Geeks advice for a new computer: part 3

April 22, 2006 at 5:01 pm (Links)

The applications that you install will depend on what you will be using your computer for. (Yes, I have an uncommon grasp of the obvious!)

If this is a business machine that you will use to keep accounts and client information on, you should SERIOUSLY consider leaving it disconnected from the internet. Even the best firewall, anti-spam and anti-virus software can not guarantee that your information will not be compromised – so any online connection should be considered a risk. If you can afford a dedicated machine, an air-gap is guaranteed protection.

For general internet purposes, you will need a browser, email, and IM client.

BROWSER

For the browser I recommend Firefox. Using InternetExploder is just asking for trouble. Firefox also has extensions that you can apply that make it much more useful – as well as tabbed browsing. If you've never used anything but IE, tabbed browsing alone is a good reason to switch.

Firefox can be downloaded from www.getfirefox.com, and extensions can be added by selecting Tools/Extensions/Get More Extensions from within Firefox. Extensions that I recommend are:

EMAIL

If you use web-based email such as hotmail, yahoo mail, or gmail, you can skip this section. If you are using POP3 mail that requires a client, don't use outlook. Download Thunderbird instead. It's created by the same group that created firefox, and is significantly less likely to allow goblins onto your machine.

IM and IRC

Your Instant Messenger and Internet Relay Chat client should be Trillian. It combines yahoo, msn, and aol instant messengers as well as IRC in a single application.

Special Purpose Applications

Office Suite

Open office is a free application suite that includes a word processor, spreadsheet and general office type applications. It had been Star Office, but was purchased by Sun and is now open source. If you have to use office apps on your computer, this is what you need.

Bible Study

The best, most flexable bible study app that I've used is e-sword.  It's free, and good, and has more optons for plugins than you will need. 

Calendar

Who doesn't need a calendar application to remind you of upcoming events. I went searching and was surprised at the lack of choices for free calendar applications. The ones that were good weren't free, and the free ones didn't have the functionality that makes a calendar useful. I finally came across ClickTray. It is free (Yay!) and does all the calendar type things you'll need. It also includes a Name & Address book to keep your contact information. Now the down side – It's not a pretty app. In fact it approaches ugly. It really looks dated too. But it works as advertised, doesn't beg for money in popups, and takes minimal system resources. In my opinion, the benefits outweigh the asthetics, but YMMV.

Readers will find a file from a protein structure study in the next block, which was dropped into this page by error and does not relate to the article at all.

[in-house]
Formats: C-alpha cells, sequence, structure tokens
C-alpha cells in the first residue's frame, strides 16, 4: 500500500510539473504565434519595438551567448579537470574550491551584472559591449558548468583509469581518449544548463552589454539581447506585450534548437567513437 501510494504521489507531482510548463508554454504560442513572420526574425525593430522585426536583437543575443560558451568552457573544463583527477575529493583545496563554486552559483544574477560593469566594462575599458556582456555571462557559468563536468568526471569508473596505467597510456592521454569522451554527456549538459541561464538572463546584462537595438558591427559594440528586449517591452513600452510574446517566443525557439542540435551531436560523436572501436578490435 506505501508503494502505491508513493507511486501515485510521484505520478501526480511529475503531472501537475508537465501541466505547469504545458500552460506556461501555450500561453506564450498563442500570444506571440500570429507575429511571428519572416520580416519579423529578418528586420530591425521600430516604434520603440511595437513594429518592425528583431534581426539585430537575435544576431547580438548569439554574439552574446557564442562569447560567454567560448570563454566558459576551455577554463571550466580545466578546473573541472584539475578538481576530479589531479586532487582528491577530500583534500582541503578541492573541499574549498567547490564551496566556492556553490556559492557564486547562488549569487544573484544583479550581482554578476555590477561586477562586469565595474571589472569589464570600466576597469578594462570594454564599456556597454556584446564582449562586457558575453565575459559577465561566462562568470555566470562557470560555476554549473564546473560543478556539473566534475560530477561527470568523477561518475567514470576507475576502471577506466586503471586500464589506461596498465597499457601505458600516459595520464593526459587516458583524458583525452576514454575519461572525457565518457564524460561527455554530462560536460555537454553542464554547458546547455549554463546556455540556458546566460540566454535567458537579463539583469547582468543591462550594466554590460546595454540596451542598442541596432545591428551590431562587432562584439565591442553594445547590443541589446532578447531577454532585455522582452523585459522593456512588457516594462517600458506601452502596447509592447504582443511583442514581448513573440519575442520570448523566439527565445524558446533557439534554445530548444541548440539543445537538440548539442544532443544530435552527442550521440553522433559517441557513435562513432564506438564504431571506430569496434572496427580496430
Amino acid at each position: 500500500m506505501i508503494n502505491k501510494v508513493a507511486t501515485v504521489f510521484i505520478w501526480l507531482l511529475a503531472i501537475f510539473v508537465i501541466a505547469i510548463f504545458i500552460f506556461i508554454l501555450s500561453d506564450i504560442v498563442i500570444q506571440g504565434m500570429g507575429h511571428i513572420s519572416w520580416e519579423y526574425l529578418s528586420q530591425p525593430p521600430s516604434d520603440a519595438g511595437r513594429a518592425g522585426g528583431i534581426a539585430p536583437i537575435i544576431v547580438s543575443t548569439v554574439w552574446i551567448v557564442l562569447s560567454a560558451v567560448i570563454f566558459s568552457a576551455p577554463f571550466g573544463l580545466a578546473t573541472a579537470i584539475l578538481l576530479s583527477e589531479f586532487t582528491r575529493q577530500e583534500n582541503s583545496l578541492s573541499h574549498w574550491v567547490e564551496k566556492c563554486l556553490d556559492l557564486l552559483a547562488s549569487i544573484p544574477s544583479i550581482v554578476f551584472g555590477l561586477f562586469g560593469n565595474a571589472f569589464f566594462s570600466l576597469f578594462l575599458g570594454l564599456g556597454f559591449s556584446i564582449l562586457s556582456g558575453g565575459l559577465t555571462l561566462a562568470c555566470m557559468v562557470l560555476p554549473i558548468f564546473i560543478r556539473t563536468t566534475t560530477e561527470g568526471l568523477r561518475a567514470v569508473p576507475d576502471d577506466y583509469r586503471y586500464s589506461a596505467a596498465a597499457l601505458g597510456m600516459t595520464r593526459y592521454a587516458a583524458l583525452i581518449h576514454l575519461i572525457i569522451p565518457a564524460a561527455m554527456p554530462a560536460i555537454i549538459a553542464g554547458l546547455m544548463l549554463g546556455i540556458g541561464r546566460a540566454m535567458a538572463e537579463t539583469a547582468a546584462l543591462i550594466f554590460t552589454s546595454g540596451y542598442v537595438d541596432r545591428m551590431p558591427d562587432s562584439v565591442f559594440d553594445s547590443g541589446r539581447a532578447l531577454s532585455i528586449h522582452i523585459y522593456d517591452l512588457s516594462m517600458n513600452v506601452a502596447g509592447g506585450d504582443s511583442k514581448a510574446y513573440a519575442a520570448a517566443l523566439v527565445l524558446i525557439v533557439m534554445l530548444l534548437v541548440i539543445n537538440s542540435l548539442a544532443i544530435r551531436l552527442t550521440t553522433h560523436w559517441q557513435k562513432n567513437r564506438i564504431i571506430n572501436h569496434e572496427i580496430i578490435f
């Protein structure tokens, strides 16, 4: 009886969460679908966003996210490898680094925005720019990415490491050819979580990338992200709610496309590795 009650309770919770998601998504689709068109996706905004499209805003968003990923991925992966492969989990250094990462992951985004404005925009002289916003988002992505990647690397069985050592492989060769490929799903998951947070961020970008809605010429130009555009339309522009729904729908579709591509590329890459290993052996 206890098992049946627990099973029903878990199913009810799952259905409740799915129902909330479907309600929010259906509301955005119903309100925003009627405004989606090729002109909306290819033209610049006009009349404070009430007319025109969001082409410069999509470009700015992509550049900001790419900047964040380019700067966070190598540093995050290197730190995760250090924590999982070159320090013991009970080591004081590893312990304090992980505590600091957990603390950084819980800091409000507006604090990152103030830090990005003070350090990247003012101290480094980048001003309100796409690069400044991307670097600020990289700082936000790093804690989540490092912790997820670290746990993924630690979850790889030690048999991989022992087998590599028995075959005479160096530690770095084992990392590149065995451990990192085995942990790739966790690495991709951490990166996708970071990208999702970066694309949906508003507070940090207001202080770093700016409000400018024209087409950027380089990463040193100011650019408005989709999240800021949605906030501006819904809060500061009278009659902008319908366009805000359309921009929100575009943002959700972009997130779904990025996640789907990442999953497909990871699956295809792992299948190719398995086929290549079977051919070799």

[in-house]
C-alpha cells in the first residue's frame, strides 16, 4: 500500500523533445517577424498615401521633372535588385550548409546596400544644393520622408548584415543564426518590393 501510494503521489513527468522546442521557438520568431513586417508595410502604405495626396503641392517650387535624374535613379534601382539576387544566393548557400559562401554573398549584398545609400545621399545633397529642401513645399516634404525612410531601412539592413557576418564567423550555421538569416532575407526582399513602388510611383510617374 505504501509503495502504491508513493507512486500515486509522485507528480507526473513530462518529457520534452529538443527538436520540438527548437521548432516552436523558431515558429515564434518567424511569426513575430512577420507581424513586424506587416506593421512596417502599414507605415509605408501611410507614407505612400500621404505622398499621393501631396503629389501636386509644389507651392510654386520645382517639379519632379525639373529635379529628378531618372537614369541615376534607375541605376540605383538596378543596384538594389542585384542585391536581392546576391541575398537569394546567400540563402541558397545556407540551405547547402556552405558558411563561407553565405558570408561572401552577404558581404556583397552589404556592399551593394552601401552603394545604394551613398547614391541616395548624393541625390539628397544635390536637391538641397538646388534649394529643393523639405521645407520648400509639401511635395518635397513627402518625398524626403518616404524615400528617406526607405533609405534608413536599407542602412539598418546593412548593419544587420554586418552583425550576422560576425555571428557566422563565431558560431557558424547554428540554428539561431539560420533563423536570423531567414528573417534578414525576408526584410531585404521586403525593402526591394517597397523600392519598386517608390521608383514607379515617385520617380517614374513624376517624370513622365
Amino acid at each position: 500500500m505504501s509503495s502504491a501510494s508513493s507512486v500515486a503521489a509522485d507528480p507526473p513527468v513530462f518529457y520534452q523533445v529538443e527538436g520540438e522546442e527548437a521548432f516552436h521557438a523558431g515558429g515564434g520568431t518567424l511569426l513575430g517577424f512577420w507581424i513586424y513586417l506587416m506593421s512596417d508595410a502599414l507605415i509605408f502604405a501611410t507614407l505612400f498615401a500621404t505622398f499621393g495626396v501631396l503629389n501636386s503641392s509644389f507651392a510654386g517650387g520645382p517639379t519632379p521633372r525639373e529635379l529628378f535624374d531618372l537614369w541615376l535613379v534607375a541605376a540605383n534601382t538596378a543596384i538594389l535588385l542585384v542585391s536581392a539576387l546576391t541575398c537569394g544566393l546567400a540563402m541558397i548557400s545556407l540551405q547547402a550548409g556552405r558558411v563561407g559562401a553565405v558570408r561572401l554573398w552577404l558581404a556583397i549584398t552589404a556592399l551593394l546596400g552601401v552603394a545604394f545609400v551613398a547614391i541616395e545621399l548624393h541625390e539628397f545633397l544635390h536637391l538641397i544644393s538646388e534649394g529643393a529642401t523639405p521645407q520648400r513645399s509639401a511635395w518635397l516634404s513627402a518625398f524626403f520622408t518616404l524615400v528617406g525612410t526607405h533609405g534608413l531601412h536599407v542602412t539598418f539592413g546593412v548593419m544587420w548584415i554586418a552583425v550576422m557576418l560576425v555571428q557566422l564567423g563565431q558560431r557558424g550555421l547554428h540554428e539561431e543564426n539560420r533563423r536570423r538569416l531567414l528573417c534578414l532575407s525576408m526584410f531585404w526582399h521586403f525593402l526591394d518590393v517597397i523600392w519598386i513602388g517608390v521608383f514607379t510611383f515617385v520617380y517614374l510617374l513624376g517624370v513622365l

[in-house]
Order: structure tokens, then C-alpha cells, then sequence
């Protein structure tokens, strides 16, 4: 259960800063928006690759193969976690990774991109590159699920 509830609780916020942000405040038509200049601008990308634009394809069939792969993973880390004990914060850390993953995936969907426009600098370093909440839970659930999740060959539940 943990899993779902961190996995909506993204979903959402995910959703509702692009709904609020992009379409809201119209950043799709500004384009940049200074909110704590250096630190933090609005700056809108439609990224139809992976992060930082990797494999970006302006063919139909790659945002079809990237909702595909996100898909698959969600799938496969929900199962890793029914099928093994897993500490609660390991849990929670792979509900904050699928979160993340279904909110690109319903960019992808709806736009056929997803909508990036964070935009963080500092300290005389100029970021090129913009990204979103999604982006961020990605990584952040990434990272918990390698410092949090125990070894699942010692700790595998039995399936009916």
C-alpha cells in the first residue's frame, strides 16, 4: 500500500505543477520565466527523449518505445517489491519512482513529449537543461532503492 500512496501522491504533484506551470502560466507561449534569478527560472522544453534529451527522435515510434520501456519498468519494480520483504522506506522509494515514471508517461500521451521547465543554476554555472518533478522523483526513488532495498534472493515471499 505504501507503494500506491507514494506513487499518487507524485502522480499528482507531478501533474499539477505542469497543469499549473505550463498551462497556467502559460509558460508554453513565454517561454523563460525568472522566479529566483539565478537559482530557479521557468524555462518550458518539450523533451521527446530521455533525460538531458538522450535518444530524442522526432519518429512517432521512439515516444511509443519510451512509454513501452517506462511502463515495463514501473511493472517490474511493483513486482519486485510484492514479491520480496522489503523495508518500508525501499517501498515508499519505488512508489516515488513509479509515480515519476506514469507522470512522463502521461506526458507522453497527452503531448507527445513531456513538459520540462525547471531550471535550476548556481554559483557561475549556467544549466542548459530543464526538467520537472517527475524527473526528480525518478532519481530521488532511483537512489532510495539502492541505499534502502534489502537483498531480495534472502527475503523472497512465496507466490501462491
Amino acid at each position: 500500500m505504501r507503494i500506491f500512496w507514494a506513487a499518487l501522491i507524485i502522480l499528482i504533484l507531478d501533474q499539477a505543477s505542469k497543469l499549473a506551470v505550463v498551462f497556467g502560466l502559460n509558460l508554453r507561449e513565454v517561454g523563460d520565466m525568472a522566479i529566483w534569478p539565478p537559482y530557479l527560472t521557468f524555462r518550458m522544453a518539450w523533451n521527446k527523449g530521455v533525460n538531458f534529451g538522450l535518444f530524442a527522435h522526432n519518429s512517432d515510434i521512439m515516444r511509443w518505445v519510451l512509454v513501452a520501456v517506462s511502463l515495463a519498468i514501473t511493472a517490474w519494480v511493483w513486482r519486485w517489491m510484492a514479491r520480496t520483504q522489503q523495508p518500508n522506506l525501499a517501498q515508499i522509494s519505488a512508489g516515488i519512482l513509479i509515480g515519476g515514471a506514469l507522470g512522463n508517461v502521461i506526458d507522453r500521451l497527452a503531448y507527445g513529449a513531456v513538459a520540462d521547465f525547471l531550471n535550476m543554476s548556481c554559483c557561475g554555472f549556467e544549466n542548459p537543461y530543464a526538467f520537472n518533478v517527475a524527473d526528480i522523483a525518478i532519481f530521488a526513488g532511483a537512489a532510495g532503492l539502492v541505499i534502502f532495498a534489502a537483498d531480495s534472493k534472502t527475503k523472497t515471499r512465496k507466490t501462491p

Audio Playing, Downloading & Editing

For listening to music on your PC, you really have all you need. If you do need additional apps to do this (or just don't like Windows Media Player) you should try Winamp. It is feature-rich, and you can get additional plug-ins such as StreamRipper to allow you to save streaming audio files.

If StreamRipper won't work for the audio stream you are trying to save, you can try NetTransport. It is not free, but has a 90 day trial that should allow you enough time to determine if it will work for you. If it works, it is well worth the money.

For Editing, I suggest that you download Audacity. It is a free application that has all the basic functionality of splitting and joining files, as well as more complex cross-fading. It does tons more stuff, but I haven't needed those functions.

Graphic & Photo Editing

The only app you need to edit your pictures is The GIMP. It is a free image editing package that rivals PhotoShop in ability. There are lots of tutorials available to show you how to use the advanced functions as well. You'll find that anything you want to do with your pictures, The GIMP can handle it.

Recipe Management

Who doesn't need a recipe manager? EGS RecipeCenter is the tool that I've found. If you tried it before and threw it away because of the crashes, download the new version. It is adware, so it 'phones home' and collects additional ads to display – but the ad frame is in the lower-right and is not intrusive. This app even lets you incorporate a picture into your recipes.

Programming

If you program, it won't take you very long to figure out that you should have a good programming editor. My favorite is Eclipse. You can get plug-ins for lots of different languages so whatever you are doing, wether HTML, PERL, PHP, or C++, this shoule be a help.

Next time – how to keep your machine running well.

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2 Comments

  1. Ron said,

    Just wondering about your calendar report. Have you ever found anything that can be shared? i.e. an office environment. I would even be willing to go web based.

  2. capitalggeek said,

    I have really only looked at free, locally installed apps. I have heard good things about the google calendar if you want shared and web based. For an office environment, I think that there are a few that integrate with outlook. If you use Lotus Notes, there is a built-in group calendar. I know that the mozilla project is also working on a calendar, but haven’t used it. You can find more info at http://www.mozilla.org/projects/calendar/calext/installation.html#firefox.

    Hope this helps.

    Randy

  3. Ron said,

    Thanks for the info. I found what I needed at http://www.calendars.net/

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